John Skipper, who led ESPN from 2012 through 2017 (and is currently the CEO of Meadowlark Media), was struck by a realization after seeing Fox’s announcement.
“There’s very little economic value,” Skipper said. “He’s a very, very, very expensive trophy.”
After it was noted that other top-paid former players-turned-broadcasters — such as Troy Aikman ($18 million per year) or Tony Romo (also $18 million per year) — will make less than half of what Brady is set to make, Skipper wondered what happened in the negotiations.
“It’s peculiar,” he said. “[Fox] does seem to have been bidding against themselves because it is the only spot open, again, they’re buying a trophy. I think he’ll probably be okay on the game. It doesn’t really matter that much other than for pride and I guess he’ll shake advertisers’ hands.”
Asked if he would’ve signed the deal with Brady had he been in charge, Skipper had a direct response.
“I would have said no,” he replied.
“I don’t think that’s necessary, or a good use of $37.5 million,” added Skipper. “At about $100,000 a pop, we could have hired 370 employees for that.”
David Samson, a former baseball executive (and a co-host of the show), reminded Skipper that despite his skepticism about paying Brady such a significant sum, “that’s the market.”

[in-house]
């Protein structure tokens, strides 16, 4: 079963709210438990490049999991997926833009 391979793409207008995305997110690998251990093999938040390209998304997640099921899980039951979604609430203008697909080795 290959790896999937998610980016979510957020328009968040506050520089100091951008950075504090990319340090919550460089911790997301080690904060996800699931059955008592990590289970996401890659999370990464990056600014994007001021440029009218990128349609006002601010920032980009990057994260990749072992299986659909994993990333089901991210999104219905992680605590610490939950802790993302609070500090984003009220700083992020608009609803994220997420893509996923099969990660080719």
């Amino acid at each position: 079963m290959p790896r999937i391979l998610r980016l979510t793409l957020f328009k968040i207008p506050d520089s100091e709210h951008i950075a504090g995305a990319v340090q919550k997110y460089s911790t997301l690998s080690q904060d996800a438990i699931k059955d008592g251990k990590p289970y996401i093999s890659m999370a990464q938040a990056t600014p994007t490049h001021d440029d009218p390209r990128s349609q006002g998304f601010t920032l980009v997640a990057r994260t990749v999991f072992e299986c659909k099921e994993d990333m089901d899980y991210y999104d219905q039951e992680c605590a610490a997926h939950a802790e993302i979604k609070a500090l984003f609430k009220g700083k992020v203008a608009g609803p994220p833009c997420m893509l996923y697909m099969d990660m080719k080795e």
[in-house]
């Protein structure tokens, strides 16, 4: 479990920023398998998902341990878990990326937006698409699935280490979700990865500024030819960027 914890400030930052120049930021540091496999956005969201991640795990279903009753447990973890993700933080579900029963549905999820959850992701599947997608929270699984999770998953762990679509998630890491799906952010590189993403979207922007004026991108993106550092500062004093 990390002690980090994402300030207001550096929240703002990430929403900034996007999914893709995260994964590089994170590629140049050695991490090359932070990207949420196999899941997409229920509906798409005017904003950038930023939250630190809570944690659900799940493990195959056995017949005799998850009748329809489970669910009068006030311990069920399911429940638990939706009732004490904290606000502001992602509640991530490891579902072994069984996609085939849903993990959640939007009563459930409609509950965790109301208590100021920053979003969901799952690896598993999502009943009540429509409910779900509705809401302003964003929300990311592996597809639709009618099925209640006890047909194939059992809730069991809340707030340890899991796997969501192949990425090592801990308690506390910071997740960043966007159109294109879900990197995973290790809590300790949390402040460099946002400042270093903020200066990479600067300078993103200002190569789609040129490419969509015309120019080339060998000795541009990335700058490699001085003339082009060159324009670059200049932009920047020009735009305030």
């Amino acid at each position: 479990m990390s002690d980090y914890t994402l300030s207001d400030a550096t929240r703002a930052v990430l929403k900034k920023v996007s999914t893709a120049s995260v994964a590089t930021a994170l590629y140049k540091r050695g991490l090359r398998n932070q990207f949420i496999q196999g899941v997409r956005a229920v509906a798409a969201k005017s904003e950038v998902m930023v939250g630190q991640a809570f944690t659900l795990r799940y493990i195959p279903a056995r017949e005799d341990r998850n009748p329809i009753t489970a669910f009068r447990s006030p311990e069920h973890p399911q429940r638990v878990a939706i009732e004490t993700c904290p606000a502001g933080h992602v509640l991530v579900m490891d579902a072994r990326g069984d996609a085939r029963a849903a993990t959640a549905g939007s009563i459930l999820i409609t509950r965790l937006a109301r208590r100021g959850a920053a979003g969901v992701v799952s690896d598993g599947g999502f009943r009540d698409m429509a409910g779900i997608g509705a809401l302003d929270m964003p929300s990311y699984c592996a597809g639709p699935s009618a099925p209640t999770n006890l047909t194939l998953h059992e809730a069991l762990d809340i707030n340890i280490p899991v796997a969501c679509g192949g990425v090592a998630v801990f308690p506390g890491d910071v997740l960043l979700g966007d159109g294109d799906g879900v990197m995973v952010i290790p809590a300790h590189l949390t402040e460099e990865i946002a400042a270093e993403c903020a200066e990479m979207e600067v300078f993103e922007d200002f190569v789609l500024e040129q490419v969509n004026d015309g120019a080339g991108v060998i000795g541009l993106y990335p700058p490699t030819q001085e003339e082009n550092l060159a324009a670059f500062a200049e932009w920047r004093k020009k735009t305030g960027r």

In response, Skipper noted that the entirety of Brady’s contract could’ve been used for more strategic purposes.
“Seriously, for $375 million, you could have bought some live event rights,” Skipper noted, “which would actually make a significant difference. [Brady] does not make significant difference other than pride and ambassadorship to put somebody in the booth for $37.5 million dollars.”
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Singer-songwriter Don McLean has announced that he’s dropping out from performing at the National Rifle Association’s annual meeting this weekend in Houston, saying it would be “disrespectful and hurtful” to perform days after 19 children and two adults were killed in a mass shooting in the state.
Following McLean’s announcement, representatives for Republican Texas Gov. Greg Abbott, who was scheduled to speak in person at the convention, said he was skipping the event and will instead record video remarks for NRA members. The governor is scheduled to make a return trip to Uvalde, Texas, on Friday, according to the Dallas Morning News.
McLean, who is best known for his legendary 1971 folk rock anthem “American Pie,” was scheduled to perform Saturday night during the NRA’s Grand Ole Night of Freedom concert. But that was before a gunman, identified by police as Salvador Rolando Ramos, 18, entered Robb Elementary School and started firing on children in the worst mass shooting at an American school in nearly a decade.